Day 11: Fortunately, our tour guide, it was his first time working with Satyam, had a good heart and was trying his best despite having his hands restrained by the company to make the best of the situation. So unlike the other groups who came up the Kailash at the same time as us and were also unable to parikrama, we were atleast taken to Yama Dwar, the location where the parikrama of Kailash begins. This location has a lot of significance for Buddhists also and on Buddha Purnima (which happened to be a few days away) all the lamas in Tibet gather at this location and the prayer flags are replaced. A mini Kailash stands next to the prayer flags and it is said that if you cannot do Kailash parikrama, then parikrama of mini Kailash is still valid. In the distance lay a hill with a flat plateau at the top. This is the location where the Buddhist cut up their dead and leave the pieces for vultures and dogs. From Yama Dwar (the Gate of Death) you could the see the path that wraps its way around the holy mountain. We stopped and paid our respects. From Yama Dwar, we went to Ashtapad. The cars went over a half frozen river to get there. The previous day, the clouds had not let up over Kailash, preventing us from an extended darshan from the hotel, but today as soon as we reached, the cloud parted and sun shone brightly. In its full form stood Nandi and Mount Kailash in front of us. We had beautiful darshan for a good half an hour. Two to three times during this time, the shadows of the clouds fell upon Kailash in the shape of Aum and slowly rose to the peak of Kailash. We were at the closest point Mount Kailash. At this location, it is said that if you build a house of rocks that you will get a home. After quenching our thirst for darshan, we headed back to the hotel. The sun was shining, it was the perfect time for a dip in Mann Sarovar. After lunch, which took about an hour, we drove the 40km to the holy lake. By this time, the wind had begun to pick and sun was on the descent. With the last rays of sunlight lighting up the spot where we parked beside the lake, most of us took the plunge in the cold cold water. It took over a half an hour for my toes to regain proper feeling. A lot of respect to Abhinav Uncle who dunked himself around 20 times in the lake and also to the staff who spent over an hour filling container after container of water for us all. After bathing, the Jaipur travelers performed a haven on the banks of the lake, by this time the sun’s rays no longer reached over the large hill behind us and the wind was even stronger. Upon returning to the hotel, we all warmed up with Bournvita and/or chai. The next day was Mom’s birthday and Gurudev had been planning since the day he found out it was to be her birthday during the trip. At midnight, we all went to Gurudev’s room, where he had saved the best mithai for the occasion. Suresh Uncle had saved FerroRoche chocolate also. Mom gave out chocolates and Baba’s prasad. It was truly Mom’s good fortune to be able to celebrate her birthday like this, as Baba’s disciples told us, Swami doesn’t participate in worldy activities, but he took special interest in celebrating this birthday. Also we were in the holy grounds of Kailash and Mann Sarovar for the date.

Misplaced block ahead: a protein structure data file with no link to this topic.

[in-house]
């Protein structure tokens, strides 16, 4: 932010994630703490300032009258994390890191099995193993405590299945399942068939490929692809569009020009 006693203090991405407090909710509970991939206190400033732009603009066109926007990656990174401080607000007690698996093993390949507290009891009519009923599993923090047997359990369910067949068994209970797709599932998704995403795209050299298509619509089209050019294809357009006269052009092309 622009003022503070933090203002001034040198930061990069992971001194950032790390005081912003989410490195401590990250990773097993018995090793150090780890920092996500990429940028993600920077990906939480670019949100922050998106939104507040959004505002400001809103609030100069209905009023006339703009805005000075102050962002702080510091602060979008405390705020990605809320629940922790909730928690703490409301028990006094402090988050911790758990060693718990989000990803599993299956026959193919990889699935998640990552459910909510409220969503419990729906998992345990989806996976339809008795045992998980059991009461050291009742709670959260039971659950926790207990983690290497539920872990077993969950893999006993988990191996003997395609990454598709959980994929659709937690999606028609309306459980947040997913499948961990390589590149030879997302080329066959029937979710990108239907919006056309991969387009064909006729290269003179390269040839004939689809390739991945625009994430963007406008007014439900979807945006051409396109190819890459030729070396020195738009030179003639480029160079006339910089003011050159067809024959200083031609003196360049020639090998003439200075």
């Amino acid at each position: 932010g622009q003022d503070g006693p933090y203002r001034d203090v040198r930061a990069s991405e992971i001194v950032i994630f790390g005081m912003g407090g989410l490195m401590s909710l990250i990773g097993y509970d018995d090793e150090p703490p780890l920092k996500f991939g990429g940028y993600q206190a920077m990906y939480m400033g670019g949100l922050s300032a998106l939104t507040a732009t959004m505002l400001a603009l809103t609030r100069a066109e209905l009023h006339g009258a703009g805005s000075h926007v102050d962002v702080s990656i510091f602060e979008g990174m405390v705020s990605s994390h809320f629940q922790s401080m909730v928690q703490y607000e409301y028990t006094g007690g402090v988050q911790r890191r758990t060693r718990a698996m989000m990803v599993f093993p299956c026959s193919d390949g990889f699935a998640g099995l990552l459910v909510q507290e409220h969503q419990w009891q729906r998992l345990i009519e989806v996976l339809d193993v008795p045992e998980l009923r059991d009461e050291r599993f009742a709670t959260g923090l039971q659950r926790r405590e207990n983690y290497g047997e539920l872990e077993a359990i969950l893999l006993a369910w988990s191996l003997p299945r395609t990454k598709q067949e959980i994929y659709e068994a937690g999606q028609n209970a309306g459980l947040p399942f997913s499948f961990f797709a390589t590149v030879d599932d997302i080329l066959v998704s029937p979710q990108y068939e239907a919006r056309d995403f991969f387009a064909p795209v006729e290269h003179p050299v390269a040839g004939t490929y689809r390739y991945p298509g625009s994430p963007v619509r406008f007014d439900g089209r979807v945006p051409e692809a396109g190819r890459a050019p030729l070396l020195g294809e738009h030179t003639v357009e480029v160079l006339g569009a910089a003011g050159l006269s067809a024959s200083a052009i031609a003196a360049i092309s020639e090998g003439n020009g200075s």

Day 12: In the morning we packed up quickly as we had a LONG drive ahead of us. We were going to cut a day of travel and go straight to Saga, where we had the hotel with attached bathrooms and hot water. The drive really took a lot out of us. When we got to Saga, the hotel (Saga Hotel) was completely booked so they put us in a hotel across the street. They did not plan the sanitation facilities well for the space and I believe did not put in an exhaust pipe for the sewage, which lead to the formation of very bad odors in the bathrooms. There was no hot water, but Vikas Uncle was determined to have a hot shower and found a shower shop. 10 yuen for 15 minute shower. A hot shower def took away some of the tiredness.

Day 13: Another long day of driving. Over 350 people were descending from Mount Kailash while hundreds more were climbing because of Buddha Purnima which was two days later. This meant accommodations were packed and the crossing the border could take a long time. So we decided to stop right at the border with plans to get in line before the group of 200 the following morning. The
drive was another long drive, particularly because we were stopped at a roadblock for 3 hours and then stuck in lots of traffic. While we waited for the roadblock to open, I was hanging out with Vikas Uncle, Abhinav Uncle and Vamshi in their jeep, while my land cruiser was first in line. When the block went up, I didn’t make it to my jeep and it didn’t stop… I jumped into another one of our jeeps until we caught up with my vehicle in Nyalam.